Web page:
MA: Perhaps the most significant institutional suggestion for the future of the political terrain mapped in the book is the continuing commonplace, even banal qualification of France as authoritative and anti-liberal because of its strong state, with the common contrast to the American case. One thing is clear for me, the United States is a Machiavellian republic; that is, fearing the masses, while France is a Rousseauian republic educating the masses. The last three decades of discussions on laïcité in France was just another occasion for the pejorative qualification of France as anti-American, anti-liberal, assimilationist, homogenizing, etc. I have attended various talks in New York between 2000- 2005 by French academics and witnessed how the audience’s lack of comparative perspective, its embracement of the United States as the only reference point, totally hindered any understanding of France. Solving problems in a public system –France–, and private system—the U.S.A.– are just different. It would be presumptuous to open a discussion in this short space on a comparison of public and private education systems. One reason that debates on laïcité in France have been intense is because there is a public way beyond the sum of private individuals which is not necessarily homogenizing or assimilationist. What is unfortunate is that a question of laïcité, wearing religious symbols at school, which I would expect to be addressed within the school system and within a more spread out time span, got resolved by an abrupt national law, and one outcome was in fact in the direction of privatization in education—private Muslim schools opened. Political acts which create causal chains ending in the pushing forward of privatization are pretty much anti- laïc, if the term is defined by its French historical institutional genealogy.
Q: How would you suggest someone who wants to learn about the role of secularism and religion in Turkey start?
MA: You can definitely start by reading The Politics of Secularism. Its empirical chapters are very direct and full of rich material. Here, the key is comparison. To be able to pin down like whom various Kemalists and the AKP look like in other countries or at other time periods. The comparative approach breaks the thesis of Turkish exceptionalism and renders Turkey more accessible. The other crucial point is to face the rich evidence challenging the dichotomy of Kemalism versus Islam. The Politics of Secularism does quite a bit of that. It locates the AKP and the Kemalists of the Third French Republic and contemporary France. It also shows overlaps between Kemalist and AKP politics of secularism without reducing these positions into each other.
Q: Throughout your study, you emphasize the AKP’s role in changing and affecting the way secularism is understood and practiced in Turkey. You also mention that the efforts of AKP to raise a religious youth is important in understanding religion’s role in AKP politics (256). How do you view these efforts of AKP to attract young men and women to religion? Do you think they have yielded the desired results or perhaps even created a backlash effect?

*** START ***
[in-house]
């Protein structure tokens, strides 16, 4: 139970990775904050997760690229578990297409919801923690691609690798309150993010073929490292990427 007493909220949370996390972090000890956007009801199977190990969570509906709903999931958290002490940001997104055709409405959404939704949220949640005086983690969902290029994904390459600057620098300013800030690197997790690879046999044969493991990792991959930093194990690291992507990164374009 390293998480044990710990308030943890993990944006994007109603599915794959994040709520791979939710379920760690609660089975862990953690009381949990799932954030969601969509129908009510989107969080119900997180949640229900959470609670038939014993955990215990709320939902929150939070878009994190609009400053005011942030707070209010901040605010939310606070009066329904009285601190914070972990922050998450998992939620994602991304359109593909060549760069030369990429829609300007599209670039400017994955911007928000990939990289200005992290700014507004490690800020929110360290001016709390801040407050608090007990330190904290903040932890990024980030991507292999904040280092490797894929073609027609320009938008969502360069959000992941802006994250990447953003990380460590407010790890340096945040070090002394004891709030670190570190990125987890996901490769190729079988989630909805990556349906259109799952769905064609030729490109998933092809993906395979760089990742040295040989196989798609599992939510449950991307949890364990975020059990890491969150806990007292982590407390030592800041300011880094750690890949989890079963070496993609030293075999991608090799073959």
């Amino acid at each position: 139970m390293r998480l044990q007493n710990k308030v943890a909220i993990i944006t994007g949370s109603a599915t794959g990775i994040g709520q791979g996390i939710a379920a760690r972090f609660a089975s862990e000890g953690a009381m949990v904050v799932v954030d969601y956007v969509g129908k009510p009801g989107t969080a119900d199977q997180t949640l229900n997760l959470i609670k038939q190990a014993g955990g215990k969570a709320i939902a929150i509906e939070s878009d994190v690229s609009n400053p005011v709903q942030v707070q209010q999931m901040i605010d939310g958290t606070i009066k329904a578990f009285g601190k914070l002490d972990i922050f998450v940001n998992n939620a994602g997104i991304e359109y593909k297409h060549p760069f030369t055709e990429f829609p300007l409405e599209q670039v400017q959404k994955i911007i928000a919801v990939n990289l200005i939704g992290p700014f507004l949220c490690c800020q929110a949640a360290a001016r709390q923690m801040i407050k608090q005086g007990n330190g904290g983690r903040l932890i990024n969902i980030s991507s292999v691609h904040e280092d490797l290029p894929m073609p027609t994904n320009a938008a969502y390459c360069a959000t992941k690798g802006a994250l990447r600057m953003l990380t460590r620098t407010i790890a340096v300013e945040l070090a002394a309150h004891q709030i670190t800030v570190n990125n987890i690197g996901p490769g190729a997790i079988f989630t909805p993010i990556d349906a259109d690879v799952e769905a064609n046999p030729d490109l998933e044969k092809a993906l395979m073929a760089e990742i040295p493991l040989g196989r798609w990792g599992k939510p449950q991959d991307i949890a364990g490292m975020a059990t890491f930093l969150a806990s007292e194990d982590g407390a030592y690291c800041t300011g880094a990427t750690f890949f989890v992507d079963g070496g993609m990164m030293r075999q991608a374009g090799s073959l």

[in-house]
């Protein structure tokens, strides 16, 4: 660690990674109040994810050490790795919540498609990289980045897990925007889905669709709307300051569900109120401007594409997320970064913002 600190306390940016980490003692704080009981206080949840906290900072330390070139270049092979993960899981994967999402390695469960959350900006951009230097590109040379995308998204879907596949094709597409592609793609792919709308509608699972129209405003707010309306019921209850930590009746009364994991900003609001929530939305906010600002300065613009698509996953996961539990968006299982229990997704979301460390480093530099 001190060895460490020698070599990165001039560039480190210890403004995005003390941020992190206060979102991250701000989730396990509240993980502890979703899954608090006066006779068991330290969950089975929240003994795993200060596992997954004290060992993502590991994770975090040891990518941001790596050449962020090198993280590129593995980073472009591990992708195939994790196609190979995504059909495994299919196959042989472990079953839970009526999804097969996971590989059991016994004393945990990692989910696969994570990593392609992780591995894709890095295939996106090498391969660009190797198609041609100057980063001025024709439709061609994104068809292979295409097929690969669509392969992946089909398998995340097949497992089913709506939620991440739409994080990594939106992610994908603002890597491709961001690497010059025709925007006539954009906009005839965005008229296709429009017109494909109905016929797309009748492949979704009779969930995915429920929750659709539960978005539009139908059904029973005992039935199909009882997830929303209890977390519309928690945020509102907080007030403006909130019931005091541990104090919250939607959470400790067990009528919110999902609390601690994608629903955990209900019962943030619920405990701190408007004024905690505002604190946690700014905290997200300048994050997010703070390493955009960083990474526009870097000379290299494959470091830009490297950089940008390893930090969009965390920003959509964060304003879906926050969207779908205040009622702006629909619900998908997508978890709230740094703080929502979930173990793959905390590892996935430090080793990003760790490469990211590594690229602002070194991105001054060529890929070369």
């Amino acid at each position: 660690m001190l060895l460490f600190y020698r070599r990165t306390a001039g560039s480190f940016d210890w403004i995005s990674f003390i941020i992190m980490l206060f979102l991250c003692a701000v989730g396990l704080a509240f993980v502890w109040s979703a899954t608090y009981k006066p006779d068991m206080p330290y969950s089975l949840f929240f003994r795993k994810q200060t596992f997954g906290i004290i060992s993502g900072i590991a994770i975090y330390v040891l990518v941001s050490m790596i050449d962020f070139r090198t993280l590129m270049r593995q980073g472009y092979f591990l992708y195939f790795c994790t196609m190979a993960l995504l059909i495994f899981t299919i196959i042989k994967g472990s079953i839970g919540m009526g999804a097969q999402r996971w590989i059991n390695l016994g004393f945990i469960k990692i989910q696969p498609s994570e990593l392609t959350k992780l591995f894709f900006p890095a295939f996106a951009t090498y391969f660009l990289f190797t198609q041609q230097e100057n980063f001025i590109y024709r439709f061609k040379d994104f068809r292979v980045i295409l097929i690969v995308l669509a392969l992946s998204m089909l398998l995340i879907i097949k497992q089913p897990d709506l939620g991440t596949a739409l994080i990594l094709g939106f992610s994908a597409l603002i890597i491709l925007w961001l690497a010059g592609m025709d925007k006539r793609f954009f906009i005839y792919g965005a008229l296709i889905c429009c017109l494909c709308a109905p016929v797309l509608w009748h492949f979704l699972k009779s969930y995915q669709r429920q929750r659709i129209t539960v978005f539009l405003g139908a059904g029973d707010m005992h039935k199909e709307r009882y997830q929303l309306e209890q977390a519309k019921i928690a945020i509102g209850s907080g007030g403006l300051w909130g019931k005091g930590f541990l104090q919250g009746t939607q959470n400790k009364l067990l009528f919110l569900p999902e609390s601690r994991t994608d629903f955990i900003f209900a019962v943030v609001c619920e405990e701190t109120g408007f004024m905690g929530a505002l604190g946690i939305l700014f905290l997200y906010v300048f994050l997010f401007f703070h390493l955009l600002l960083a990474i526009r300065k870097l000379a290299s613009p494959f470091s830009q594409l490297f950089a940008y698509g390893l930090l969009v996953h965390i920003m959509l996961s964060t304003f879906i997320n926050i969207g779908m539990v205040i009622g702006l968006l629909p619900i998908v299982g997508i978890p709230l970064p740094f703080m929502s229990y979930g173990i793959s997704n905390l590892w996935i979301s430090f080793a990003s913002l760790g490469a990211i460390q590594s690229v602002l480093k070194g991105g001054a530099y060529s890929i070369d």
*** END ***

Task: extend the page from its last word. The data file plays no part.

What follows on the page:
MA: Difficult to answer, because from my point of view a satisfactory anthropology of Turkey on this matter does not exist although it is doable. I can say evidence for both hypotheses is available. There is a visible conservatization of Turkish society; however, the conservatization in question cannot be reduced to religionization; the latter is a subset of the former. To top it all, Turkey already ranked high in conservatism before the AKP. I would say with the AKP depoliticization and conservatism has been merged by civilian means as opposed to the Turkish past of merging the two by military coups. On the other hand, the AKP period since 2002 has seen young and critical academics and researchers rising, educated in Turkey; that is, without the international experience of someone like me. These are academics and researchers who have an imagination of universalism, internationalism and who have produced amazing books. These books are awaiting their translations into English. Please see at the least, Sevinç Doğan, Mahalledeki AKP, Nuray Türkmen, Eylemden Öğrenmek, Yasin Durak, Emeğin Tevekkülü. None of these authors have seen a ruling government other than the AKP. Imagine a Turkish citizen who has voted for the first time in his/her life in the 2002 elections, the elections which brought the AKP too power, this citizen is today 35 years old. That is, no one in Turkey below the age of 35 has an experience of rotation in government in their adult lives. I would say, this is the real danger against democracy in Turkey. At the same time, look at these amazing three books, all authors way below the age of 35, but with such a commitment to empirical critical knowledge. In short, whatever means governments try in order to seal their power for good, playing the Gramscian game of hegemony, extending their trenches into society, success is just not possible, they just cannot buy or control all minds. Look at election results in the world for winning right wing parties, their core electorate is around 30% at a maximum, the rest is either coalitions or electoral systems which create majorities out of minorities.
Q: Would you like to talk about the recent Istanbul elections and what this might mean for AKP politics, especially as it pertains to religion and diversity in Turkey?
MA: The relation of post-2016 coup attempt developments, including the local elections of 2019, to the questions of secularism posed and answered in The Politics of Secularism is not obvious, it has to be separately problematized. I have received invitations for the 2019-2020 academic year from three institutions, Fondation maison des sciences de l’homme, École des hautes études en sciences sociales (EHESS), and L’Institut d’études avancées de Nantes precisely for my project to answer this question with a comparison of Turkey and India. I hope I will soon have an answer for you. Thank you very much for taking the time for this interview, I enjoy very much going back and rethinking the content and the relevance of The Politics of Secularism. I truly enjoyed the research and the writing of this book. I am grateful to Columbia University Press for publishing it.